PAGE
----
Another type of dry chemical fire extinguisher has the base agent of ammonium phosphate. This multipurpose agent is used the same way on Class B fires as an ordinary dry chemical extinguisher. However, if your facility is at risk of Class A fires as well, this type of extinguisher is effective against both Class A and B fires.


Where Should Fire Extinguishers Be Located?


Fire extinguishers must be placed where there is any potential for flammablefire extinguisher for flammable liquids liquid fires. The Occupational Safety and Health Administration (OSHA) requires that fire extinguishers are placed no more than 50 feet from a Class B hazard area.

The NFPA also has additional recommendations to help ensure worker safety. Facility managers should place Class B fire extinguishers:

  • Along normal paths of travel so that workers evacuating have access to them and do not need to move away from an exit to retrieve an extinguisher

  • Where they are visible to everyone in the facility and away from obstructions

  • As indicated by signs directing workers to the extinguishers, especially if an obstruction is unavoidable

  • At least 4 inches off the ground, but not more than 5 feet above the ground (with the exception of extinguishers weighing more than 40 pounds or wheeled extinguishers, which can be placed lower to the ground)

If an extinguisher is installed on a hanger or bracket inside a cabinet, facility managers should confirm that the brackets are intended to hold the extinguisher so that workers can easily retrieve it.


Prevention Is Key


While Class B fire extinguishers are an important tool to have at your facility infire extinguisher for flammable liquids the event a fire fueled by flammable liquids occurs, prevention is key to ensuring an emergency does not happen in the first place.

Under state and federal law, facilities must label hazardous waste properly. This includes flammable liquids. Labels should include information such as:

  • The start date of accumulation

  • Type of liquid

  • A Hazard Class 3 flammable logo

  • Your company’s information including contact information

When storing flammable liquids, never block stairwells or exits with containers. Instead, store them in a safe, secure location such as a fire-proof storage cabinet.

Workers should never dispose of flammable liquids by pouring them down the drain or disposing of them in containers. The safest way to dispose of flammable liquids is to work with a waste management company that will promptly remove the chemicals from your property and transport them to the appropriate treatment, storage and disposal facility (TSDF).

If your waste includes solvents, one of the most effective and safe ways to dispose of your waste is to send it to a hazardous waste recycling facility. At Temarry Recycling, solvent distillation is one component of a Closed Loop Recycling system that ensures nothing is wasted.

This full-circle approach combines solvent distillation with a waste to energy process and water treatment process that keeps materials at their highest value. Here is how the process works:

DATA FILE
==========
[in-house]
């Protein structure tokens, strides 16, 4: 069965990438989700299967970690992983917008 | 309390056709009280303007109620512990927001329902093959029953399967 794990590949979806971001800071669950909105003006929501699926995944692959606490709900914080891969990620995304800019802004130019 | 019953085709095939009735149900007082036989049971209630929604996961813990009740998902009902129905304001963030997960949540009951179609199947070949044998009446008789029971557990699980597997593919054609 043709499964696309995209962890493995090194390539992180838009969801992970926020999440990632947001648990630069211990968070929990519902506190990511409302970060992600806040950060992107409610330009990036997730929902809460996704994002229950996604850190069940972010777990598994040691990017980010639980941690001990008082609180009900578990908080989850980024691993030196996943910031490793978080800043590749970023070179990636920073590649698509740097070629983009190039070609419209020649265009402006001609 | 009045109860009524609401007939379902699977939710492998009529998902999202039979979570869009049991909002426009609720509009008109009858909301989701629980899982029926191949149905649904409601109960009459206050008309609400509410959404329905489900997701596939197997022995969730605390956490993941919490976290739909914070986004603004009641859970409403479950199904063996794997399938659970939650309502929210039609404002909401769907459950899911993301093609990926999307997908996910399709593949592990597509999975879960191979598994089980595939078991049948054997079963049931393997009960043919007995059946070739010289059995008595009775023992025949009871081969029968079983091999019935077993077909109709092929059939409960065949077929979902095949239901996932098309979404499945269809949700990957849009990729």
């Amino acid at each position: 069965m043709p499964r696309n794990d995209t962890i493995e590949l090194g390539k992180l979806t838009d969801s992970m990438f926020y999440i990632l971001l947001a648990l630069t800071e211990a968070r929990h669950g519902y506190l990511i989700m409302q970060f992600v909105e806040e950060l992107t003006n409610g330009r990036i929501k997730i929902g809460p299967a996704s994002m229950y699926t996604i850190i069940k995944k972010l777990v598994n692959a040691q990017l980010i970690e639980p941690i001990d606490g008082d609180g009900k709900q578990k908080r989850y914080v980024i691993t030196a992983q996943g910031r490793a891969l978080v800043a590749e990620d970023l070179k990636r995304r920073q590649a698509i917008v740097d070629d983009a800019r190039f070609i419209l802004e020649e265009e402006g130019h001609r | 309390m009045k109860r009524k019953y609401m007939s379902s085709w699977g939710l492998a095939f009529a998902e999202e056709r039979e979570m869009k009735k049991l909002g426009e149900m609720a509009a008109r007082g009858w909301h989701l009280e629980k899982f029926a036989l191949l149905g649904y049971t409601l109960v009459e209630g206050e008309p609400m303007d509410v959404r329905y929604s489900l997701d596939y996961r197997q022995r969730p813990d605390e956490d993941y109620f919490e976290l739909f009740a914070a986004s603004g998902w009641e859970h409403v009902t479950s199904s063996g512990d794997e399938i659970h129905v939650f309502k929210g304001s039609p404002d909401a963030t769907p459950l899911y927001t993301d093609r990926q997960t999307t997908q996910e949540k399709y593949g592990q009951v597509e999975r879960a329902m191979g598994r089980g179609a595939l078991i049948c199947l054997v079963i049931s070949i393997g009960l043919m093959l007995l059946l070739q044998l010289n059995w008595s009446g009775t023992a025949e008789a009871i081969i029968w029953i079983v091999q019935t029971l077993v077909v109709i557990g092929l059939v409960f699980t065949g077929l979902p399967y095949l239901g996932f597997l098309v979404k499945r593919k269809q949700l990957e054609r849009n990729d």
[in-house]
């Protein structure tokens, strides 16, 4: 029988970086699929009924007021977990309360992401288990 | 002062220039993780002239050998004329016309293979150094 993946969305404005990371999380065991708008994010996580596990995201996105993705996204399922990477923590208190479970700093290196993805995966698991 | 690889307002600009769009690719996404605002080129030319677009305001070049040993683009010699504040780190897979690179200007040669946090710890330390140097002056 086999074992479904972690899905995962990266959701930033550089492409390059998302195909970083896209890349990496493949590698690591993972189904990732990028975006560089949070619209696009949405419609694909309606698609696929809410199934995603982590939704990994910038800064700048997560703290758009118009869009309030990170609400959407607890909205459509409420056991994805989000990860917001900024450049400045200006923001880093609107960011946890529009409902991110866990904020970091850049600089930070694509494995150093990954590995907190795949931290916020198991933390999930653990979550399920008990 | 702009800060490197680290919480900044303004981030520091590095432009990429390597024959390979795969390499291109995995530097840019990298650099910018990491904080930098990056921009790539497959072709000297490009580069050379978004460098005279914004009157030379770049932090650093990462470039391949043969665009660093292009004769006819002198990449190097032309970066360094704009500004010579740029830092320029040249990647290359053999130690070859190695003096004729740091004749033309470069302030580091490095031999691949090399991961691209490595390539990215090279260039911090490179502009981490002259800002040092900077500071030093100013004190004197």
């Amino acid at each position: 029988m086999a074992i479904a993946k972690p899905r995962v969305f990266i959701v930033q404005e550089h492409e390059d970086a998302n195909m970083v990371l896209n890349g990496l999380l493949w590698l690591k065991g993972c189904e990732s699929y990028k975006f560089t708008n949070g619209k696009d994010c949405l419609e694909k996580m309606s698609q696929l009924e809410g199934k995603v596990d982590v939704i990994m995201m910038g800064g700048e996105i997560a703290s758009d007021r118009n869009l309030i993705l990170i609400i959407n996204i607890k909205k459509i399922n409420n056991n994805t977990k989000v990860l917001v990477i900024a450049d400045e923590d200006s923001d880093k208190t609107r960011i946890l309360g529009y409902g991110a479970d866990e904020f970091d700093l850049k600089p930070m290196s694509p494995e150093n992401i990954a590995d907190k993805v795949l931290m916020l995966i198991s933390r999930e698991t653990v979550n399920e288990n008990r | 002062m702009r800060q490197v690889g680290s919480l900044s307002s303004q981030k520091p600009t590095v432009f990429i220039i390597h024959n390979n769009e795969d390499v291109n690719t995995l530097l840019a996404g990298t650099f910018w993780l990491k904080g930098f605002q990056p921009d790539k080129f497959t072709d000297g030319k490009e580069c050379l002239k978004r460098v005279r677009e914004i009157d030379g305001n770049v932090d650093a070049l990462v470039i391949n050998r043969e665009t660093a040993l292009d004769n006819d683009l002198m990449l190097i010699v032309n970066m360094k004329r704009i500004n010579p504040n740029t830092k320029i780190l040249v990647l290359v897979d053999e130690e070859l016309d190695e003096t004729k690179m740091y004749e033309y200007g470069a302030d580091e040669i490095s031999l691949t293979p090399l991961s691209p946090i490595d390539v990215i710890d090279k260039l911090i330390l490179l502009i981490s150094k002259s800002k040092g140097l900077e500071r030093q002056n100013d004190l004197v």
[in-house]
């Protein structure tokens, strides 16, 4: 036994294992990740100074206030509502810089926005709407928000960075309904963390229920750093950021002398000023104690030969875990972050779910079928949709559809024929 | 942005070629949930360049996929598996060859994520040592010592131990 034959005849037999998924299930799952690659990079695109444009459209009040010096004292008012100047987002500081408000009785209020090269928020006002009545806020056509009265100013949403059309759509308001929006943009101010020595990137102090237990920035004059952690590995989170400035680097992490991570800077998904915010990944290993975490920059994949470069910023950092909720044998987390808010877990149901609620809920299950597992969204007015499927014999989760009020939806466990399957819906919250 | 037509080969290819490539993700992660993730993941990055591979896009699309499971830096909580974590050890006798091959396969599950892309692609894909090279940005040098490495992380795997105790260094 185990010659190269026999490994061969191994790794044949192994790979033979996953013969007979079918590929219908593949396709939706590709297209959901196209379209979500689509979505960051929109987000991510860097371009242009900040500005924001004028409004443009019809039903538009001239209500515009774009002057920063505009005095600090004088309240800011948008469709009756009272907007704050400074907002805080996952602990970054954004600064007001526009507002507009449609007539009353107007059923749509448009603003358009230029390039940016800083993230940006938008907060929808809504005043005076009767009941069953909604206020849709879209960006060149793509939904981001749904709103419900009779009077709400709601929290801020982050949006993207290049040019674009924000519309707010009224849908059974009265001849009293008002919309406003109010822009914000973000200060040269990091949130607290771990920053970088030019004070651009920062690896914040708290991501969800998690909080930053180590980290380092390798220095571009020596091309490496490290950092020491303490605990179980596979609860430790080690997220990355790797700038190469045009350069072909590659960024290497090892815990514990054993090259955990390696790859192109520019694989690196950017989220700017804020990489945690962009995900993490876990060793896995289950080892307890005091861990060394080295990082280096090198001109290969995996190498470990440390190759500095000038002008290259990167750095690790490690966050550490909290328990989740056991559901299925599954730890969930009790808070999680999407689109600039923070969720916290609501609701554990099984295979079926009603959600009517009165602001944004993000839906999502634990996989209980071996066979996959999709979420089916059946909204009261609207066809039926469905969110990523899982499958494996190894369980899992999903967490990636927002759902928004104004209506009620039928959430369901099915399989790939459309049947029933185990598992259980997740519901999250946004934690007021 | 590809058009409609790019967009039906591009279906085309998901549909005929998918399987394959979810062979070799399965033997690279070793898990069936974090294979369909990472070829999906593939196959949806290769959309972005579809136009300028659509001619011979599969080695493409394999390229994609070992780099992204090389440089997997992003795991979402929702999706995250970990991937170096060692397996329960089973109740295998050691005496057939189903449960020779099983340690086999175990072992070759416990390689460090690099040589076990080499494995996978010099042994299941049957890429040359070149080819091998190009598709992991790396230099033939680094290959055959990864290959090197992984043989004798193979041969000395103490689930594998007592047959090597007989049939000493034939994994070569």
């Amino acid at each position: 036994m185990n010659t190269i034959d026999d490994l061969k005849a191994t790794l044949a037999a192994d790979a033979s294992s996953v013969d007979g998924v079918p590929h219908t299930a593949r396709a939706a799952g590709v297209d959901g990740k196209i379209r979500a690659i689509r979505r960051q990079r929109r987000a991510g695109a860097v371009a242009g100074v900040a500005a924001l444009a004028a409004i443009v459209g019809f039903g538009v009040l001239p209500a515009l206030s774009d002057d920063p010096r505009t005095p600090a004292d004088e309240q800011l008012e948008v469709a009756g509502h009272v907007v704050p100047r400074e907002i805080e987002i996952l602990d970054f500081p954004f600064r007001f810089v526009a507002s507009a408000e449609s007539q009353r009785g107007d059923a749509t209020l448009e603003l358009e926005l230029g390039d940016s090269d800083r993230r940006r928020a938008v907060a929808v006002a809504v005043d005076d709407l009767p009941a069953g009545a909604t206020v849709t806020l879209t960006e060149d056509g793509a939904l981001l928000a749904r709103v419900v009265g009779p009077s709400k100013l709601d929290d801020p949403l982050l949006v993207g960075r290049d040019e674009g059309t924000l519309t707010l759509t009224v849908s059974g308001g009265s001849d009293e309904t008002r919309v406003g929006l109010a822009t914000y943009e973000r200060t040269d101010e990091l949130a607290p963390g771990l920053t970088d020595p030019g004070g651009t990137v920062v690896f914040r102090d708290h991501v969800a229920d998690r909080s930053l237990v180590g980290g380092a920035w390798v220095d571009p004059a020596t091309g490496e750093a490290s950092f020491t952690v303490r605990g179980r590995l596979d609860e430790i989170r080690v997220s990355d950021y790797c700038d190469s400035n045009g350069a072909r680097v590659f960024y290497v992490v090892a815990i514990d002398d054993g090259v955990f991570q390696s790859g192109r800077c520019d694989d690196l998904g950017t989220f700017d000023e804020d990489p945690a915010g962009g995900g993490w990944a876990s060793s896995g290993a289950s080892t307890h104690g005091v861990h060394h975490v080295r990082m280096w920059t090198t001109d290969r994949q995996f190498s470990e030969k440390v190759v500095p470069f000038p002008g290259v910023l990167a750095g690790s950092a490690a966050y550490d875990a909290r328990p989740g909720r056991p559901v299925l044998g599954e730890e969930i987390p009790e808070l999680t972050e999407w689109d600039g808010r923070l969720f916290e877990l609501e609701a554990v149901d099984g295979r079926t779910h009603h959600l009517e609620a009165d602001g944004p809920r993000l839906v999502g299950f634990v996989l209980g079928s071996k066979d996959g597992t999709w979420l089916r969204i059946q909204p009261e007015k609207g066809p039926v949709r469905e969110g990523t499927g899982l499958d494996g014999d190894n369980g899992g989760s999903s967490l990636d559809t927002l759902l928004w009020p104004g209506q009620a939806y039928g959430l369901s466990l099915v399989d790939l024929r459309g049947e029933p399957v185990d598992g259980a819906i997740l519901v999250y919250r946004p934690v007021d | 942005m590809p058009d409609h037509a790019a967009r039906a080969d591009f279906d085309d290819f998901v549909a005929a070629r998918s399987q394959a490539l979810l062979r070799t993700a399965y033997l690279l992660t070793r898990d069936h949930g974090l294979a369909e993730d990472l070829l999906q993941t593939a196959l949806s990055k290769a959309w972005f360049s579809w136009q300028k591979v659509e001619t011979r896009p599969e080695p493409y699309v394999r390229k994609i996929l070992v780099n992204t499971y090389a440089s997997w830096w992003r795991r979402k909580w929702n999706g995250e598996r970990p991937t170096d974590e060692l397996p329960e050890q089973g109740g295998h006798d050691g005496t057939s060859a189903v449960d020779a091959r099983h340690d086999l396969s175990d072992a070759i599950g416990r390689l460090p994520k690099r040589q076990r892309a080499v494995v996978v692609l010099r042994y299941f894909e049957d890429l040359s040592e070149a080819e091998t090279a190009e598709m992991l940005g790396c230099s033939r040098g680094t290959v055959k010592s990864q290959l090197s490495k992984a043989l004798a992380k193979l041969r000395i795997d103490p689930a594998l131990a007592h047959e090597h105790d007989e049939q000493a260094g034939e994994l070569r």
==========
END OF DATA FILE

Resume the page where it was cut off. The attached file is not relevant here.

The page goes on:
• The waste to energy process converts high BTU organic solids to steam that is used as energy on-site.

  • The solvent distillation process uses the steam from the waste to energy process as energy to power the solvent recovery stills. Spent solvents are re-manufactured and sold back into industry for their original solvent properties.

  • The water treatment process extracts usable water from industrial hazardous wastes. This treated water is used on-site for industrial needs, including in the waste to energy equipment and a cooling tower.

Companies located on the West Coast can save transportation costs and reduce their carbon footprint due to lower fuel usage since Temarry’s state-of-the-art recycling facility is located just across the U.S.-Mexico border.

If your company works with flammable liquids, properly managing this hazardous waste includes having preventative and reactive measures in place to keep your employees safe. You can read more about why the disposal of spent solvents is an important component of workplace safety and the impact it can have on the environment in our article, Top Zero Waste Solutions For Your Industrial Solvents.


Are you Recycling or Fuel Blending

Larry Burton

Larry Burton

Larry Burton has over 25 years of experience in the hazardous waste and chemical industries. He has worked for several major corporations, including Honeywell, and can speak on a variety of industry-related topics. He has specialized knowledge in Circular Economy, Solvent Distillation, Closed Loop Recycling Technology, Waste to Energy, and the H061 Paradigm. Larry has extensive knowledge of the latest technologies that allow businesses to explore real-world sustainable solutions. These solutions will help reduce their carbon footprint and improve their profitability. Larry is currently the CEO of Temarry Recycling.